Jeremy Quentin of Small Houses writes songs that are deeply personal and have a unique sense of conversational tone. In a recent interview with Gems on VHS, he talked about a trick he uses to create intimacy between the listener and characters in his song. Below is an excerpt from that interview where he explains this technique (which he borrowed from a friend):
"[My friend] would always talk as if—and tell stories as if—you already know the character—he would never say “oh, I was just talking to my mom and she said yadda yadda.” He would say it like “So, I was talking to mom earlier.” Or if he came to you, he’d say “how’s mom?”—he’d be referring to your mother. He was always talking about these characters as if you already knew them. And I thought that was, really, really brilliant and if you took that into a song, maybe you’d feel like there was already this familiarity between the writer and the listener."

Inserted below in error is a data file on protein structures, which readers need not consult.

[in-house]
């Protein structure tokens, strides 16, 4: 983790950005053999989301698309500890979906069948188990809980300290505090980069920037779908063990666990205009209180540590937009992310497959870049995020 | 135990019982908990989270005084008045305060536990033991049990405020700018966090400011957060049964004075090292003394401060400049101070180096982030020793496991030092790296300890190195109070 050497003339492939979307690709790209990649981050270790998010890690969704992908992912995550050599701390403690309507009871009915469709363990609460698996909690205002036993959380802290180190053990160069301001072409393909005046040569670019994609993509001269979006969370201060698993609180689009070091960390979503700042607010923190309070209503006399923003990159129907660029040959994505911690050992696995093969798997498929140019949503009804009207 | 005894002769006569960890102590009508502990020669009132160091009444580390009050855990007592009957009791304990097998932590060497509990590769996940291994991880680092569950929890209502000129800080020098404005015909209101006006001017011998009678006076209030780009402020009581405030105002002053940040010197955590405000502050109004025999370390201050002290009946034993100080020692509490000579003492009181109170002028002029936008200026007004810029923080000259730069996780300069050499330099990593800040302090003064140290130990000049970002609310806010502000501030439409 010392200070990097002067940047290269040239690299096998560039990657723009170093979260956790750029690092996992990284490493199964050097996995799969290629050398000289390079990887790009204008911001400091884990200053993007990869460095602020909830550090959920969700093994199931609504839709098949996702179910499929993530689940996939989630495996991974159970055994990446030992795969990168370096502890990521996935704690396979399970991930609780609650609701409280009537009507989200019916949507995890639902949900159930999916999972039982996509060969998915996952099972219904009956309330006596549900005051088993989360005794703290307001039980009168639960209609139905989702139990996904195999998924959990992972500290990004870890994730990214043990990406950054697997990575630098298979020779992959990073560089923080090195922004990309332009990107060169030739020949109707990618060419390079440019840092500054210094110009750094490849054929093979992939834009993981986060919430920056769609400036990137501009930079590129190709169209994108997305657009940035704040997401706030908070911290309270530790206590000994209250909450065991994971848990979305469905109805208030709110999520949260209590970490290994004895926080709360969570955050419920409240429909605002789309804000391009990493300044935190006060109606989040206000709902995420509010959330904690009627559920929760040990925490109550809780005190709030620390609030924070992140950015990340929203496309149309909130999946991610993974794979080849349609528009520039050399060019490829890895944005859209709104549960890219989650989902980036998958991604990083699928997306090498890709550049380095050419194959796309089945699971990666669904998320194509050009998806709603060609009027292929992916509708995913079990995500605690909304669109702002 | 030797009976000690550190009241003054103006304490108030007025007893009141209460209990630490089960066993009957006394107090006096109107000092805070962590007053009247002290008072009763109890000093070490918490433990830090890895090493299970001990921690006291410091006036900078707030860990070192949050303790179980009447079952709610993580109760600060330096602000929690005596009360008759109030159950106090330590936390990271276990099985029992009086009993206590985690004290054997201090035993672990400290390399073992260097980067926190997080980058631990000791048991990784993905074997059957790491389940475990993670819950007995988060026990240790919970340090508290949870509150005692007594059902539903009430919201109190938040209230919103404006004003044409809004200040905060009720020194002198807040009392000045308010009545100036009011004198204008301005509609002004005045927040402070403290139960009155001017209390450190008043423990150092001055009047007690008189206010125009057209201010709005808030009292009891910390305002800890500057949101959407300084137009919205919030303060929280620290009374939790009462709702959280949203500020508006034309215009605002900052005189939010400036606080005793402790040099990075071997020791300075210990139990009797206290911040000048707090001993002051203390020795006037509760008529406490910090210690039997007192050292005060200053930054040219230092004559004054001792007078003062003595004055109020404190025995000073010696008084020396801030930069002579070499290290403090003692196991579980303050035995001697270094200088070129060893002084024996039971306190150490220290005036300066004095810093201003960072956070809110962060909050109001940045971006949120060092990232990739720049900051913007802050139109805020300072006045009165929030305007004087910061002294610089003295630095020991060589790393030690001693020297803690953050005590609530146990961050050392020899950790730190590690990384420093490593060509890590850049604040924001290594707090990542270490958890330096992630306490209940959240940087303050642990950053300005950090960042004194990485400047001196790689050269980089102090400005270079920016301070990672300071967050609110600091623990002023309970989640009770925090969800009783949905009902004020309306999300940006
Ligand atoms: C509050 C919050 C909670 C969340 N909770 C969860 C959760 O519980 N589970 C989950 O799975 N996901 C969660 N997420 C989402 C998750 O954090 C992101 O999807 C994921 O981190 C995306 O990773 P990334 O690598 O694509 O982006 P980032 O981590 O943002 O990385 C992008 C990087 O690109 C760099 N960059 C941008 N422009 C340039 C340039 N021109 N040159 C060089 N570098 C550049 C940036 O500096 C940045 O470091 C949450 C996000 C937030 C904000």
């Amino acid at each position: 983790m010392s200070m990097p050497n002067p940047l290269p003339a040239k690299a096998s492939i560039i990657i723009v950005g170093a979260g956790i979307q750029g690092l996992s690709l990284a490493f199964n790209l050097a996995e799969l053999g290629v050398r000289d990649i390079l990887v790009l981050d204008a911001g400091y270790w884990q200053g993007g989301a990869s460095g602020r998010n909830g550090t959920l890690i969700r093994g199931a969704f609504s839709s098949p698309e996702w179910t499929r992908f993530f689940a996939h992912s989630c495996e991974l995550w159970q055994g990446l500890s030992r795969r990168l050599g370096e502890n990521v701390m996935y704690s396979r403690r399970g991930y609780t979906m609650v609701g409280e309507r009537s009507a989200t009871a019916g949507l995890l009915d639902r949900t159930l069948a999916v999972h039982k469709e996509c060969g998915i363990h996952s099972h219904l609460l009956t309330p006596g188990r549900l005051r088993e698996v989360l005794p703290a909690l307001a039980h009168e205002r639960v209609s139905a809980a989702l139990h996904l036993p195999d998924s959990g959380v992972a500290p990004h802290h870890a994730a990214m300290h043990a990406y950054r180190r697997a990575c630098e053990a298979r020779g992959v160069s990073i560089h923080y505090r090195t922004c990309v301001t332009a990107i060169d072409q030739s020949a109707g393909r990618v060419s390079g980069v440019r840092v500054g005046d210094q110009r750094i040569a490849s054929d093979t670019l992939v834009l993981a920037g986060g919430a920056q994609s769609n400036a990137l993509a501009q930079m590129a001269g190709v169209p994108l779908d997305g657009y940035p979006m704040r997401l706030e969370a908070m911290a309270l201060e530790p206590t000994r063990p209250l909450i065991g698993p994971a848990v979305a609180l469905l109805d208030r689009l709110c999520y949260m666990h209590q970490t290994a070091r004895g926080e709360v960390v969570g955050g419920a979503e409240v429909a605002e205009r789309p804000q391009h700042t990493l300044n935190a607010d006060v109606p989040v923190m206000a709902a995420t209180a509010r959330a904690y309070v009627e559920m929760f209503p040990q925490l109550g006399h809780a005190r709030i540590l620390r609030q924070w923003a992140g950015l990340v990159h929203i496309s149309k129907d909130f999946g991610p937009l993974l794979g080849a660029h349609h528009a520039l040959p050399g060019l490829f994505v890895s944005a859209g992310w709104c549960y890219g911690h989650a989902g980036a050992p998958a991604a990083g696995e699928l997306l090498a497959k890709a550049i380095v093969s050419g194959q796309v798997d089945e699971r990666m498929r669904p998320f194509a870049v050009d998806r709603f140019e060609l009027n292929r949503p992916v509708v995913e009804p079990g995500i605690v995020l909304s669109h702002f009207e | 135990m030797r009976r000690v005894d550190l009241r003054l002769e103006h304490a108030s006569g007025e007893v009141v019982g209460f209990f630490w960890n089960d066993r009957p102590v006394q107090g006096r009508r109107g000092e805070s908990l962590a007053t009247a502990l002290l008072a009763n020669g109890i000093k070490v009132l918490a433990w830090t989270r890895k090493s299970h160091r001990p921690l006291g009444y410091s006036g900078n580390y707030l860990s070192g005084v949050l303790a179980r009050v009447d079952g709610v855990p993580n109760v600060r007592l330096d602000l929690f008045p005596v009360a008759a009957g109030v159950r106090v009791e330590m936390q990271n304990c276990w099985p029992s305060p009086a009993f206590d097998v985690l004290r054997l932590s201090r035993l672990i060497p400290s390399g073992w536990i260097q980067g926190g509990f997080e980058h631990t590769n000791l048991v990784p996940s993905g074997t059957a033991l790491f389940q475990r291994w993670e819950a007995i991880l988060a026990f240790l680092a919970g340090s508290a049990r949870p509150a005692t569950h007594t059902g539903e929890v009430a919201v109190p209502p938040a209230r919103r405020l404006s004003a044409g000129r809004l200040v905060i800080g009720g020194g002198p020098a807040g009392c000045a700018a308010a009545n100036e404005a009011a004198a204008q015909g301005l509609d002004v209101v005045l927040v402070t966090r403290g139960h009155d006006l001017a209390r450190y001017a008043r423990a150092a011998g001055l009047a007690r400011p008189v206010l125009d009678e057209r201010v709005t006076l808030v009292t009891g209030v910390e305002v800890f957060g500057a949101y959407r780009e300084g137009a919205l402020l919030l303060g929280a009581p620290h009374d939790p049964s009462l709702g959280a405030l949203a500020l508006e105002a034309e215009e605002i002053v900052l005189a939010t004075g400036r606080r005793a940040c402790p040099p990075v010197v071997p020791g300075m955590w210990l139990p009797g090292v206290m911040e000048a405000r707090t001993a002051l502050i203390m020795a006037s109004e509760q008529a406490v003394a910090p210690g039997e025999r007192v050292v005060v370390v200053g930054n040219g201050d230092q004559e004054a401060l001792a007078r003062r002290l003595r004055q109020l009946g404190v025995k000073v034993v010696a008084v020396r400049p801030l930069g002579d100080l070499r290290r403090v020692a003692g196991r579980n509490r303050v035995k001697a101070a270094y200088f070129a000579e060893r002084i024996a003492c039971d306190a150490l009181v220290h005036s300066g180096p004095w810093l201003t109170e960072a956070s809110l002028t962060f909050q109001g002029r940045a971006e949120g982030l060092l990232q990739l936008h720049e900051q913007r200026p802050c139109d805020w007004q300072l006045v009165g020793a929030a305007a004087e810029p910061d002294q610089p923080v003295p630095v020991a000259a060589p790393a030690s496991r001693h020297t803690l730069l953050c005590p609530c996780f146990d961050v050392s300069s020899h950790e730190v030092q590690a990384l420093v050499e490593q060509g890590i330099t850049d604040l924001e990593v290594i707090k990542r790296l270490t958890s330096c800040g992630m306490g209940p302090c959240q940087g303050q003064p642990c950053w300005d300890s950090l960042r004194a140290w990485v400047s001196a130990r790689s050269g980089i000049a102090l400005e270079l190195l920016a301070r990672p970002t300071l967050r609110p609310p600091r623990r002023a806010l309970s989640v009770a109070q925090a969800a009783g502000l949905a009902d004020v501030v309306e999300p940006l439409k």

Try writing a song with Quentin’s technique. Don't waste time telling us about the character--just talk to us like we're familiar with the character. An example might look like:
I was talking to Eliot about his dad
and the plans he’s made for the year ahead
and he showed me the notebook where he’s kept
writing her poems since she left.
Today write a song using this intimate technique; don’t waste time telling us about the character—just talk about them. You can still use concrete imagery and other tools to indicate a sense of place, but try to distance yourself from descriptions like “my friend, Elliott, with hair as wet as honey”—just get to the point, and continue.
Buy Small Houses’ Still Talk; Second City here.
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